I agree with your numbers. Not with your conclusions. I look at cash flow generated and find that Apple is still growing relative to its own history. Remember, Apple makes several other highly profitable products. Also, Apple uses OSX and iOS in multiple products. Apple's success stems primarily from customer perception of ease of use. Using a common OS across multiple product lines is a distinct advantage. Hence, Apple likely will continue to grow FCF and net profits. Just because Apple created the smart phone market does not mean Apple must dominate share in that market. It would be helpful to me for you to show me your analysis of FCF and your estimates going forward. Finally, Google does not generate cash flow from sale of the Android OS. It relies on search and advertising hits to produce that. Apple's entry with its iAd program is likely to offset sales lost to Android devices, if such losses actually exist. Apple will continue to offer a consistent user experience, while Android sales and implementations rely on numerous OEMs, whose designs vary from one to the next. Over time I expect shareholder sentiment for Apple to decline but for P/E to remain at a higher level than that of its main competitors. The trend of share price will continue to track future expectations and may from time to time be overvalued or undervalued, thus offering multiple opportunities to show off or to look foolish.
"I agree with your numbers. Not with your conclusions."
The numbers aren't mine, they are Apples. As for the conclusions, I haven't stated any publicly yet besides the (IMO obvious) fact that Apple faces margin compression as more competent competition enters the fray. That and the apparently passionate following of their customers and investors may cause many to overlook this basic yet simple law of business and economics.
[caption id="" align="alignleft" width="370" caption="Share of 2010 Q2 smartphone sales to end users by operating system, according to Gartner (12 August 2010). "Gartner Says Worldwide Mobile Device Sales Grew 13.8 Percent in Second Quarter of 2010, But Competition Drove Prices Down". Press release. "][/caption]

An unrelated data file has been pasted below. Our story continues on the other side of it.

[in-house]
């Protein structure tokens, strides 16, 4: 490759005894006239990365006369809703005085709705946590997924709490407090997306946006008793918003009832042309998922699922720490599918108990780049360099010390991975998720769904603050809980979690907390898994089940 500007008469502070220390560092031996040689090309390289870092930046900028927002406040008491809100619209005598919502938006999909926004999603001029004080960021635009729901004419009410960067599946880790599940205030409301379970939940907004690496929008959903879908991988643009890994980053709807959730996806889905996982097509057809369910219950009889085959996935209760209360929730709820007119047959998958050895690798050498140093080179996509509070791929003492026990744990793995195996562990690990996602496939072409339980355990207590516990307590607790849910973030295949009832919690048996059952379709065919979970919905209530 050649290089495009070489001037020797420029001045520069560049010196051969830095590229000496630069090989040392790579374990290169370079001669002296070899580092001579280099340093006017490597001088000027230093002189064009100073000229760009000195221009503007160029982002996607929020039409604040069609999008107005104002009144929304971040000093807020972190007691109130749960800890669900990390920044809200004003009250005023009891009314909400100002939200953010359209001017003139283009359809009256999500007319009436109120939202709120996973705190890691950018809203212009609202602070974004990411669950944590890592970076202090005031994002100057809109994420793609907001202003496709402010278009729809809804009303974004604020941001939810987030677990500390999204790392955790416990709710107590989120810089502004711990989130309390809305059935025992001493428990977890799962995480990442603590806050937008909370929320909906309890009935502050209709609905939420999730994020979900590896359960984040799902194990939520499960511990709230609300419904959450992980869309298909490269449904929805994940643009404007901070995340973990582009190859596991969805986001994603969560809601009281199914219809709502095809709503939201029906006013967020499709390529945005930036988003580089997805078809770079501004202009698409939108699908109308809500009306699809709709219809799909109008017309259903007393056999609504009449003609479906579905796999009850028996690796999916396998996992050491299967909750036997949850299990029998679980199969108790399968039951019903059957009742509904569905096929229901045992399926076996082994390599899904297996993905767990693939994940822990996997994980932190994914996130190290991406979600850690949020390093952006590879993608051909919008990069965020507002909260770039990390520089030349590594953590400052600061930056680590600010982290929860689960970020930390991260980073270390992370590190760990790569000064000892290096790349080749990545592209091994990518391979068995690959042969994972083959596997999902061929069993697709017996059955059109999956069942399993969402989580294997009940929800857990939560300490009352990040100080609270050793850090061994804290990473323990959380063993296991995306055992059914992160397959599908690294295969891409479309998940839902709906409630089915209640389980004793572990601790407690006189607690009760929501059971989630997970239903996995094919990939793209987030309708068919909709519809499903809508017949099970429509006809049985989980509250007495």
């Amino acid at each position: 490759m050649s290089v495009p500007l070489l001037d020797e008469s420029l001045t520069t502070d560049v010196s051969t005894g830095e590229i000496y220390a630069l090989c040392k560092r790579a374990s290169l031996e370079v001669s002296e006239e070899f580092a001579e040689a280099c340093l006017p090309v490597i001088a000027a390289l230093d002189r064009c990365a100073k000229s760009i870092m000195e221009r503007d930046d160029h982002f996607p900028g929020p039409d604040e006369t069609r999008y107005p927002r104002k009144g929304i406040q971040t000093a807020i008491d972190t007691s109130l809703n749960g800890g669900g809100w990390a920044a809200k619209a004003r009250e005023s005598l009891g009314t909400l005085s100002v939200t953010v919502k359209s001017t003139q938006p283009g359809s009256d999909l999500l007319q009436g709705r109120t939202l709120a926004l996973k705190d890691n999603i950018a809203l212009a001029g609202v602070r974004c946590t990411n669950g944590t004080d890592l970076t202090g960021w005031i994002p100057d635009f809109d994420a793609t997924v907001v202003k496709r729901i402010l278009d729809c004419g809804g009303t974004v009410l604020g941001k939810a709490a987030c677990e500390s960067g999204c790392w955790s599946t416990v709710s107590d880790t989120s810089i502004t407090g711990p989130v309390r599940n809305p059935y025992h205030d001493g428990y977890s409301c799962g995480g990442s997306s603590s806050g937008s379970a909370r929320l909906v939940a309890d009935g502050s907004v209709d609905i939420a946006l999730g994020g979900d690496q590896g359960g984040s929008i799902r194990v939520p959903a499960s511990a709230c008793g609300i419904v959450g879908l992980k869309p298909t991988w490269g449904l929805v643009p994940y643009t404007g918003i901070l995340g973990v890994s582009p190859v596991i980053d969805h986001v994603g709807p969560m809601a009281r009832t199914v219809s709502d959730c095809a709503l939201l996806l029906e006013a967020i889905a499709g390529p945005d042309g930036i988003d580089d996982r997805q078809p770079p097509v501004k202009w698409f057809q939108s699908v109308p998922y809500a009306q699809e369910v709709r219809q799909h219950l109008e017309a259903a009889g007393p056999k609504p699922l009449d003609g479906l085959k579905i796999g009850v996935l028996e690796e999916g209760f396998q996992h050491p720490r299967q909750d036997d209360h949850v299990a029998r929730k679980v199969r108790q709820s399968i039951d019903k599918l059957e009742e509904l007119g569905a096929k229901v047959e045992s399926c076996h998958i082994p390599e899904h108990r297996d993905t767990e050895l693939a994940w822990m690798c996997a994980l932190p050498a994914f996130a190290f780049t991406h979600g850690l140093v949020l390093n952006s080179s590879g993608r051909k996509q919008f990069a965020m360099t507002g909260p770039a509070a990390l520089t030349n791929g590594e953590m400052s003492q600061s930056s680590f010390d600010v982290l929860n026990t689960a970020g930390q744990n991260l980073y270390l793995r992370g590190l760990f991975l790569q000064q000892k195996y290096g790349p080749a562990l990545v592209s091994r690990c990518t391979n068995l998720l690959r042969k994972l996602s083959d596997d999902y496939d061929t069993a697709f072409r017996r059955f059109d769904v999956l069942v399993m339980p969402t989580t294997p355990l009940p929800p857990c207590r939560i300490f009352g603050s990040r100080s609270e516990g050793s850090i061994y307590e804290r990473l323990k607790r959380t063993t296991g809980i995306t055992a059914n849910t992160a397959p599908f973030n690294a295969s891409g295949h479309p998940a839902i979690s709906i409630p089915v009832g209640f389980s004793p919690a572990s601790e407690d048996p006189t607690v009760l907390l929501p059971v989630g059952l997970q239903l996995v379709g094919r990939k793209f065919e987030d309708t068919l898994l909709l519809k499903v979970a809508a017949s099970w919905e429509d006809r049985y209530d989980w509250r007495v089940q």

"I look at cash flow generated and find that Apple is still growing relative to its own history. "
Agreed, and I don't remember saying anything to the contrary.
" Apple's success stems primarily from customer perception of ease of use."
Agreed, at least in part. Apple is a very potent marketing concerns, and that is the primary force in their success.
"Using a common OS across multiple product lines is a distinct advantage."
"Hence, Apple likely will continue to grow FCF and net profits."
Well, I think there is a causation assumption and error here, but I do agree with your conclusion short to medium term.
" Just because Apple created the smart phone market does not mean Apple must dominate share in that market."
What makes you think Apple created the smart phone market? They entered the market in 2007, nearly 14 years after it was created, and they are still trailing Nokia, RIM, and now the Google based phones. IBM created the smart phone, Nokia and Symbian increased the market and Microsoft increased the popularity of the touch screen GUI on the smart phone - all in the '90's to 2001. Then came Palm with the Treo, and Blackberry, who is still one of the market leaders (behind one of the original smart phone vendors, Nokia). Apple isn't even in the running as a early pioneer. What Apple did do was shake up the industry with a new paradigm and business model, and did so quite profitably and successfully.
You see, it is extreme "myths" such as this that serve to greatly benefit Apple, but also distort the perception of the market, how things have worked, and more importantly what it portends for Apple's future. The number one smart phone vendor has almost always been Nokia, but numbers 2 and 3 have been a very volatile position, difficult to hold. Nokia will probably lose its number one position due to the nature of the upcoming competition, but it definitely has a fighting chance.